Wall Street

After the War, he joined Merrill Lynch & Co., Inc. in 1946, as an account executive trainee, working up through the ranks, eventually taking over as Merrill Lynch's chairman and CEO in 1971, the year the company went public. He held those positions until 1980. Merrill Lynch & Co. ... Year 1946 (MCMXLVI) was a common year starting on Tuesday (link will display full 1946 calendar) of the Gregorian calendar. ... Year 1971 (MCMLXXI) was a common year starting on Friday (link will display full calendar) of the 1971 Gregorian calendar. ... Year 1980 (MCMLXXX) was a leap year starting on Tuesday (link displays the 1980 Gregorian calendar). ...


Regan was one of the original directors of the Securities Investor Protection Corporation and was vice chairman of the New York Stock Exchange from 1973 to 1975. The Securities Investor Protection Corporation (SIPC) is a Federally mandated insurance company that protects securities investors from harm if a broker/dealer defaults. ... The New York Stock Exchange (NYSE), nicknamed the Big Board, is a New York City-based stock exchange. ... For the song by James Blunt, see 1973 (song). ... Year 1975 (MCMLXXV) was a common year starting on Wednesday (link will display full calendar) of the Gregorian calendar. ...

Regan's signature, as used on American currency
Regan's signature, as used on American currency

Regan was a major proponent of brokerage firms going public, which he viewed as an important step in the modernization of Wall Street; under his supervision, Merrill Lynch had their IPO on June 23, 1971, becoming only the second Wall Street firm to go public, after Donaldson, Lufkin & Jenrette. Image File history File links Donald Regans signature, used on American currency. ... Image File history File links Donald Regans signature, used on American currency. ... “IPO” redirects here. ... is the 174th day of the year (175th in leap years) in the Gregorian calendar. ... Year 1971 (MCMLXXI) was a common year starting on Friday (link will display full calendar) of the 1971 Gregorian calendar. ... Donaldson, Lufkin & Jenrette was an investment bank founded by William H. Donaldson, Richard Jenrette and Dan Lufkin in 1959. ...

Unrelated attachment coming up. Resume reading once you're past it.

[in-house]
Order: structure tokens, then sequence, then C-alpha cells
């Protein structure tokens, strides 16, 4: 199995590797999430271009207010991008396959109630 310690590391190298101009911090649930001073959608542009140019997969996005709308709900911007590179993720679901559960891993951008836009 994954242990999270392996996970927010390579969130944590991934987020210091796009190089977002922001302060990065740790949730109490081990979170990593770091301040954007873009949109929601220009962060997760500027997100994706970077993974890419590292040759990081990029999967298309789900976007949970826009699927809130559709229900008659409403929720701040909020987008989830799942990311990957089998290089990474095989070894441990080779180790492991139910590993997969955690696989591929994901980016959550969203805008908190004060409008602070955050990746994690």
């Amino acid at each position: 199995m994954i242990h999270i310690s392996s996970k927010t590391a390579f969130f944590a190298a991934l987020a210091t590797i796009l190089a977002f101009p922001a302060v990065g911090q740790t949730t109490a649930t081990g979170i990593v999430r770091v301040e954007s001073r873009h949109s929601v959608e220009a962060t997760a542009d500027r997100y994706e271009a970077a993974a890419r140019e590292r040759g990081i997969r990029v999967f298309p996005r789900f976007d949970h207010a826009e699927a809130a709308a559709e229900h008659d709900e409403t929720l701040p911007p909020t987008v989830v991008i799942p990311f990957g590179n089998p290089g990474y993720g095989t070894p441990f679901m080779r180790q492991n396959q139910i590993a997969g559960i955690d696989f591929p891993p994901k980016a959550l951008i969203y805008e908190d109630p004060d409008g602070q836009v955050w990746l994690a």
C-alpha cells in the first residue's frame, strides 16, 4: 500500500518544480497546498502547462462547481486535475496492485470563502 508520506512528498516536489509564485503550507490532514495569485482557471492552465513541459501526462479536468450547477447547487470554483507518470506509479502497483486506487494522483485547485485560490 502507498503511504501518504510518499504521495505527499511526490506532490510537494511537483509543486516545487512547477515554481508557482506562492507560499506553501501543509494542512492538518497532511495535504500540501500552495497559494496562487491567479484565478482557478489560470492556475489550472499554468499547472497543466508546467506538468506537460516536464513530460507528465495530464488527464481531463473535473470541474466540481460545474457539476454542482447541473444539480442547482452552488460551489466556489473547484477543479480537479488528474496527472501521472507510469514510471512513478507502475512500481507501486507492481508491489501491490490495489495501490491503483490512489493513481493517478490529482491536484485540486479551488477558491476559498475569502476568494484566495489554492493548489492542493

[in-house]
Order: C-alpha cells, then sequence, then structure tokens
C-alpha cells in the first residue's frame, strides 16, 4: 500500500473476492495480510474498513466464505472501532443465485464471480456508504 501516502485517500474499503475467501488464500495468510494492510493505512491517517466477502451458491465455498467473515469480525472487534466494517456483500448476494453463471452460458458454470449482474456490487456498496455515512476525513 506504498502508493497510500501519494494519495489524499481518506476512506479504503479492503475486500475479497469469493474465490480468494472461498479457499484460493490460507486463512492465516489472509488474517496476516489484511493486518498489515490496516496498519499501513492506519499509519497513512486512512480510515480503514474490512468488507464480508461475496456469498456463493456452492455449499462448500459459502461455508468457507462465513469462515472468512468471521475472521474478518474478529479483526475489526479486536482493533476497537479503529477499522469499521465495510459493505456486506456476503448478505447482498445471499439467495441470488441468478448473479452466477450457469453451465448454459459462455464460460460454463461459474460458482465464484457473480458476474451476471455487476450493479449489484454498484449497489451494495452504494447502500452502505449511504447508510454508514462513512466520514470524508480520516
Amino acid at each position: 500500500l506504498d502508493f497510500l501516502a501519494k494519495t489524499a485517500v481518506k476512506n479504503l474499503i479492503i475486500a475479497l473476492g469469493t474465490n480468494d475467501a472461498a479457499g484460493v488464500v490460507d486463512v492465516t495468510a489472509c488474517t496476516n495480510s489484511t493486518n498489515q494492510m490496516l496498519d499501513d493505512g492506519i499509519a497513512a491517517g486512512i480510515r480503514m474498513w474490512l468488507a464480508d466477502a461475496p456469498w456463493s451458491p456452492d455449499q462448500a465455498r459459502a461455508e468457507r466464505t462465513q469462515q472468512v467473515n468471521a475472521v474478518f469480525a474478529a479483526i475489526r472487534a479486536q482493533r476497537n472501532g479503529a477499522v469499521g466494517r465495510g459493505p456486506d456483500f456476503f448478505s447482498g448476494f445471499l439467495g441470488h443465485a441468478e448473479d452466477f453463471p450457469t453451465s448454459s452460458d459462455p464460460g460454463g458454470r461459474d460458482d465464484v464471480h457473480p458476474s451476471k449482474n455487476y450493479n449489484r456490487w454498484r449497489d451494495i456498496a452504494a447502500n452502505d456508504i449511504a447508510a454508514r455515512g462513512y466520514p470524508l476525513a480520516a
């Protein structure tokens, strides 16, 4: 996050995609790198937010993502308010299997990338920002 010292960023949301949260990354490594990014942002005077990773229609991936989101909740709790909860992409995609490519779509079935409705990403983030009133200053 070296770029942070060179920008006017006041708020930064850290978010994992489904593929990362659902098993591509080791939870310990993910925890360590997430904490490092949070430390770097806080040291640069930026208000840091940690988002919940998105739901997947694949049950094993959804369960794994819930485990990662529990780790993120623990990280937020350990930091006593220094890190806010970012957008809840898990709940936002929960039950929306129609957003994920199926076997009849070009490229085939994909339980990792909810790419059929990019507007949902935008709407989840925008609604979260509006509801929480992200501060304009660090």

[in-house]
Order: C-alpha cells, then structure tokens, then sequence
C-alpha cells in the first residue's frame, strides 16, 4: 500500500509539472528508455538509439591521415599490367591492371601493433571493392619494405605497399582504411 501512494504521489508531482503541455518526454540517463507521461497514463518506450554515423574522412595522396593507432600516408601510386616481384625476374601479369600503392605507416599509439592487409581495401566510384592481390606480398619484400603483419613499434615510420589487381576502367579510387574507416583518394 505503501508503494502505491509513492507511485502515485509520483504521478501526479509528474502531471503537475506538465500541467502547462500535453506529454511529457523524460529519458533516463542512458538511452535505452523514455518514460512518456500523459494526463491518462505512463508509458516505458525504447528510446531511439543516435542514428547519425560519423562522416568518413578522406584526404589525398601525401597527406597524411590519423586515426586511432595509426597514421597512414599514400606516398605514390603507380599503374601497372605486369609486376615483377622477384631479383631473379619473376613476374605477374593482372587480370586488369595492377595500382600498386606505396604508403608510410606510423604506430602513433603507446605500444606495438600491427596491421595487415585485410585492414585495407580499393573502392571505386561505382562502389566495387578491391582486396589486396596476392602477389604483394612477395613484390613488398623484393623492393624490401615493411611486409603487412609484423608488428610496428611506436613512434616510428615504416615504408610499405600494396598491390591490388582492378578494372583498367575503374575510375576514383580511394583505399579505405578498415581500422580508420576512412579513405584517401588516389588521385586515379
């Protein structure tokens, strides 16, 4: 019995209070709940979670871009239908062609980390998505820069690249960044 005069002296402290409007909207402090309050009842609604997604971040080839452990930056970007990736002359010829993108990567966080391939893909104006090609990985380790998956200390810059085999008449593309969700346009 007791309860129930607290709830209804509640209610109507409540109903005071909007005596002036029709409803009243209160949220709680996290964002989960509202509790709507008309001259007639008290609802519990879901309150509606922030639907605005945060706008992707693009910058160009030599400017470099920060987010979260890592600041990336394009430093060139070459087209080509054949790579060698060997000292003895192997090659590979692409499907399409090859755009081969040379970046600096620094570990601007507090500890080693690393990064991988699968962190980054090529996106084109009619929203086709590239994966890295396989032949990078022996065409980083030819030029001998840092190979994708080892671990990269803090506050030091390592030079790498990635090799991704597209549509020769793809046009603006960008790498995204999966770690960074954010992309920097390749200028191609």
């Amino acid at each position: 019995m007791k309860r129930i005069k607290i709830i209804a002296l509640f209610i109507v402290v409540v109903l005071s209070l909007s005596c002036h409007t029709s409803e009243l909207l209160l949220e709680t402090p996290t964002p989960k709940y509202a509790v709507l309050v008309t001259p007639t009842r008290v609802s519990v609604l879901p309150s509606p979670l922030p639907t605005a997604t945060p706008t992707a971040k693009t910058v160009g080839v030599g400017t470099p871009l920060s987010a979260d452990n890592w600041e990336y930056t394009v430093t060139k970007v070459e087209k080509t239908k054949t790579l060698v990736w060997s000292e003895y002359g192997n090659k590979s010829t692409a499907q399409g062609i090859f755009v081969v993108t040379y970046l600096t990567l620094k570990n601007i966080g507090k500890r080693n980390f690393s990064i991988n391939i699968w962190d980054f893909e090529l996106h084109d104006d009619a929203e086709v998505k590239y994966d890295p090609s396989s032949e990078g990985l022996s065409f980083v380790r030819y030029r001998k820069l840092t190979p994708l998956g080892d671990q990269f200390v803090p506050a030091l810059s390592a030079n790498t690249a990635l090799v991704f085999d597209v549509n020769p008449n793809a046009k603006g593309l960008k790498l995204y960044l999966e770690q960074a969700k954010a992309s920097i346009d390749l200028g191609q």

During his tenure in these two positions, Regan also pushed hard for an end to minimum fixed commissions for brokers, which were fees that brokerage companies had to charge clients for every transaction they made on the clients' behalf; Regan saw them as a cartel-like restriction. In a large part thanks to his lobbying, fixed commissions were abolished in 1975. For the American pop-punk band, see Cartel (band). ...